GSMA pushes for renewable energy for mobile networks
The Global System for Mobile communications Association has launched the Green Power for Mobile program.
The GSMA's goal is to help the mobile industry use renewable energy sources such as solar, wind or sustainable bio-fuels to power 118,000 new and existing off-grid base stations in developing countries by 2012. Achieving that target would save up to 2.5 billion liters of diesel per year and cut annual carbon emissions by up to 6.3 million tons.
"Mobile can be used for the economic development of the poorest parts of the world," said Dawn Haig-Thomas, London-based director of the GSMA Development Fund. "The reason for our involvement in the program is to tackle the barriers preventing people who want use a mobile phone from doing so.
"If we want our industry to grow, we have to get power into remote parts of the world," she said.
The GSMA estimates that 3.3 billion currently use mobile phones and that the great majority of people who don't live off the electricity grid.
"We target the developing world," Ms. Haig-Thomas said. "Participating carriers come from Africa, Asia and Telefonica in Latin America, with approximately 40 different countries represented."
The GSMA, the global trade body for the mobile phone industry, forecasts that by 2012 up to 50 percent of new off-grid base stations in the developing world could be powered by renewable energy.
Backed by 25 carriers, the Green Power for Mobile program will provide expertise to support the deployment of base stations that use renewable energy.
Up to now, off-grid base stations have primarily been powered by generators running on diesel fuel, which is increasingly expensive, generates carbon dioxide emissions and can be difficult to transport to remote locations.
Following extensive research with carriers, the GSMA Development Fund estimates that only 1,500 base stations worldwide are powered by at least one form of renewable energy.
Challenges to date have included commercial viability, equipment availability and lack of expertise.
However, the GSMA's research suggests that rising diesel prices and falling renewable equipment costs mean that operators investing in green power sources for base stations could recoup the capital costs in as little as 24 months.
"A challenge for carriers is financing, and they can either install a diesel generator to power a base station, which has high operating costs, versus putting a wind turbine in place, which requires very little maintenance," Ms. Haig-Thomas said. "To justify the high-capsule up-front expenditure to shareholders, carriers should stress that after installation operating costs for renewable energy are zero."
The GSMA Development Fund is already working with several mobile operators to develop renewable power solutions for a variety of base stations located in diverse geographies.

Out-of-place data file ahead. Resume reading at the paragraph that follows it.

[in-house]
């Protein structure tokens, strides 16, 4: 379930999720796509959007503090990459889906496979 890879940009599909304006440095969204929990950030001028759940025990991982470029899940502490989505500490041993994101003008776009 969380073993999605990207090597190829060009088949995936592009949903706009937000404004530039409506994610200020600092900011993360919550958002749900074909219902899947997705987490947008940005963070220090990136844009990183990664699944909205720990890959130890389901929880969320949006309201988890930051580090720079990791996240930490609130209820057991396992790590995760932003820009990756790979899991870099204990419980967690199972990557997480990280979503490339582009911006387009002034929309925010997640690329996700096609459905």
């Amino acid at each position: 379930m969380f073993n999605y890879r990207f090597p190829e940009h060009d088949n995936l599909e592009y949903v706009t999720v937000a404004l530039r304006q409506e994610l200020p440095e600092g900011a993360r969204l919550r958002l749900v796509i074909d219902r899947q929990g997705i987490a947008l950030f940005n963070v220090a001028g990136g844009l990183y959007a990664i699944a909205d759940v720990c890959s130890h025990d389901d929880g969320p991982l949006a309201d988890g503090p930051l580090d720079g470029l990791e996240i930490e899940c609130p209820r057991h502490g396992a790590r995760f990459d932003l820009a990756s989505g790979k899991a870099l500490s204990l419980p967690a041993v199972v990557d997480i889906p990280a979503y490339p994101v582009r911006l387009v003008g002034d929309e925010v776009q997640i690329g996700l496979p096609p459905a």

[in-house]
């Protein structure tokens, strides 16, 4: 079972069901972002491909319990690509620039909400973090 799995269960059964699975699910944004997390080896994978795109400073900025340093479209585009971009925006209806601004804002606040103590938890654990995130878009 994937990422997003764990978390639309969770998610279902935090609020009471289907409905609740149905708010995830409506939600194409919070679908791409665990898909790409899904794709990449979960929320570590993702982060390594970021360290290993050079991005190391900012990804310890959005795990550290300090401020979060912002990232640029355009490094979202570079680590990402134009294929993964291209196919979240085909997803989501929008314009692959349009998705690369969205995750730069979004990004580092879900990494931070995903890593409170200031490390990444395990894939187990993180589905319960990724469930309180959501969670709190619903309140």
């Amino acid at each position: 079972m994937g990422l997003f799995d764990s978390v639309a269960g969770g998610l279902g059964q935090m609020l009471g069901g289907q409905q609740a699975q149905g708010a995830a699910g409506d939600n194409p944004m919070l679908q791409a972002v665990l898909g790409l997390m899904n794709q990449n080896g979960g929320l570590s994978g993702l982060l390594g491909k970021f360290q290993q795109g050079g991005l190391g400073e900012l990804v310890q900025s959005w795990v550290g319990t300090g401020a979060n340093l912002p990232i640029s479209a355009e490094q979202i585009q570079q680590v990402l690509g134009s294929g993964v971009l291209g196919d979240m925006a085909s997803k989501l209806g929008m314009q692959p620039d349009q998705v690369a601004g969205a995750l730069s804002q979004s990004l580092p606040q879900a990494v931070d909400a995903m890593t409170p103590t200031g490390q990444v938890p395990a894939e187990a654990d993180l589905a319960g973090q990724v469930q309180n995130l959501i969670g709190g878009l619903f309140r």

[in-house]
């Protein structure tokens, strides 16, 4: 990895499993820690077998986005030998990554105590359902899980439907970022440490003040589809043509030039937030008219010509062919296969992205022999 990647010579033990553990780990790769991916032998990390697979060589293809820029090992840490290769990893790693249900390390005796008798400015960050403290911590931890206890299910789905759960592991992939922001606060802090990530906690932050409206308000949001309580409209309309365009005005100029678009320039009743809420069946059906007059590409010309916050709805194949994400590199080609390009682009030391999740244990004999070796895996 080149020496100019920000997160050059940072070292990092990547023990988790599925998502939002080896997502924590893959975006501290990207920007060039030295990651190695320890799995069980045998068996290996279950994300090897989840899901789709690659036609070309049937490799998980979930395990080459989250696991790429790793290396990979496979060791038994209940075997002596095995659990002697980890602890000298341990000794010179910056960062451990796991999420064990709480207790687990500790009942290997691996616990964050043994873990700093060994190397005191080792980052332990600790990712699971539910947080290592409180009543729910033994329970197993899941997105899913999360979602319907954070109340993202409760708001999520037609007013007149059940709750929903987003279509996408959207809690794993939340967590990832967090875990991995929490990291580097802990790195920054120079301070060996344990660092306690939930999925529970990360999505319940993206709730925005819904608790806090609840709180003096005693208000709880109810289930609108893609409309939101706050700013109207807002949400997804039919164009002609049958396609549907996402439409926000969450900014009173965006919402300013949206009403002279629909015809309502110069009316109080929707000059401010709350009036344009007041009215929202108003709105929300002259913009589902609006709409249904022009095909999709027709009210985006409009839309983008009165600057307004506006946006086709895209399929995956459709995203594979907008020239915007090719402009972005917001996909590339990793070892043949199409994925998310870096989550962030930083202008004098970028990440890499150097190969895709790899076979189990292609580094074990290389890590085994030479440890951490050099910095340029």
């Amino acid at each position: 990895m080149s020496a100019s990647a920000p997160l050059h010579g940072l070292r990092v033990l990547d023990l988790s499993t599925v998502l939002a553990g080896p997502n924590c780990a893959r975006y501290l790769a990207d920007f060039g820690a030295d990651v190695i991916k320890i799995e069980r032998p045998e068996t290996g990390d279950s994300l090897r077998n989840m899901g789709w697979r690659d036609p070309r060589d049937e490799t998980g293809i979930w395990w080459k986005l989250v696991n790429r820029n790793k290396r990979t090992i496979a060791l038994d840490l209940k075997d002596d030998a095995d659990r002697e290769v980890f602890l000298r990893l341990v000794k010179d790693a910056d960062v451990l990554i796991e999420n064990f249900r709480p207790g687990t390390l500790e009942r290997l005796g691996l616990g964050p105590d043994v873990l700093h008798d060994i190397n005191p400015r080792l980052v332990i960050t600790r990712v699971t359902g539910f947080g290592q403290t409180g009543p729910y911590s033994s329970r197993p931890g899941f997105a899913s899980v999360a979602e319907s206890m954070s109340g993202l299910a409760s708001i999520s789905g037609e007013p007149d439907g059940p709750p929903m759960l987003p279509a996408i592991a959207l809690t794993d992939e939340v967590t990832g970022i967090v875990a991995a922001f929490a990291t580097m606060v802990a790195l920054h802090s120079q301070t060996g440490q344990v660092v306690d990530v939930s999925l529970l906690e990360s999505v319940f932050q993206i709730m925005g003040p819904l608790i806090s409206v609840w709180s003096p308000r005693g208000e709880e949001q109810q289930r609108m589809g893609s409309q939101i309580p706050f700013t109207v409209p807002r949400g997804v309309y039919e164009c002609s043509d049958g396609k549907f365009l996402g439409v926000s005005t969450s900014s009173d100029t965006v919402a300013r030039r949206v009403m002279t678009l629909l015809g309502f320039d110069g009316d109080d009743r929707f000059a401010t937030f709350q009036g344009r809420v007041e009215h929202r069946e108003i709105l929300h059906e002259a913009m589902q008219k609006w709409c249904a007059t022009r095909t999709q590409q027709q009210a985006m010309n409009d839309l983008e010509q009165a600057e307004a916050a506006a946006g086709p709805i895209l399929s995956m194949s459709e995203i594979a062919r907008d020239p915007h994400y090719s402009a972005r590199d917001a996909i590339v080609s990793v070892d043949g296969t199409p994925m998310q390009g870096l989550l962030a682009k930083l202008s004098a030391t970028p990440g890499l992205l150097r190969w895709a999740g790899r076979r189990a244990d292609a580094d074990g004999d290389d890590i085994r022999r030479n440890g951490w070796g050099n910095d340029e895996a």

The Development Fund has supported Digicel's deployment of wind and solar energy to power 17 new base stations on the Pacific island of Vanuatu.
After a successful pilot in conjunction with the GSMA Development Fund and Ericsson, Idea Cellular now uses waste cooking oil to help power more than 350 base stations in the state of Andhra Pradesh in India, where the conventional electricity supply can be erratic.
The base stations run on a blend made up of 80 percent diesel fuel and 20 percent waste cooking oil.
The major suppliers of base stations have anticipated the growing demand for green networks and have introduced a variety of low-energy products as well as renewable energy power solutions.
New entrants are also emerging, providing tailored bolt-on power solutions for base stations.
The GSMA is developing metrics for "green" base stations to support carriers in their decision-making on providers and products.
"Renewable energy is in hot demand globally, and the waiting lists are quite long for things like solar panels, but we believe that will be changing in six to 12 months," Ms. Haig-Thomas said. "Supply will catch up with demand."
The carriers involved in the Green Power for Mobile program met in Kenya. They were hosted by Safaricom, a leader in the use of renewable energy for networks with 30 base stations powered by solar and wind energy.
As well as supporting carriers with experts in the field, the GSMA Development Fund has also launched a Web site at http://www.gsmworld.com/greenpower providing information on the viability of a range of renewable energy solutions in different environments.
The GSMA is the global trade group representing more than 750 GSM carriers across 218 countries and territories worldwide.
The association's members represent more than 3 billion GSM and 3GSM connections -- more than 86 percent of the world's mobile phone connections.
In addition, more than 200 manufacturers and suppliers support the GSMA's initiatives.
The primary goals of the GSMA are to ensure mobile phones and wireless services work globally and are easily accessible, enhancing their value to individual customers and national economies, while creating new business opportunities for operators and their suppliers.
"The mobile industry is really ripe for renewable energy," Ms. Haig-Thomas said. "All you need is a small wind turbine or eight solar panels and you're up and running."
"It's a sweet spot, and the GSMA has experience in it now," she said. "We've been out there on the ground installing base stations running on wind and solar and seeing first-hand that it works."
While the current renewable energy push focuses largely on Asia, Africa and Latin America, U.S. and European carriers should take note as well.
"We haven't planned for U.S. and European carriers, but we're waiting to see what kind of demand there is," Ms. Haig-Thomas said. "I personally think this will catch on in American and European markets as well, but right now we're focusing on the developing world where the need is greatest."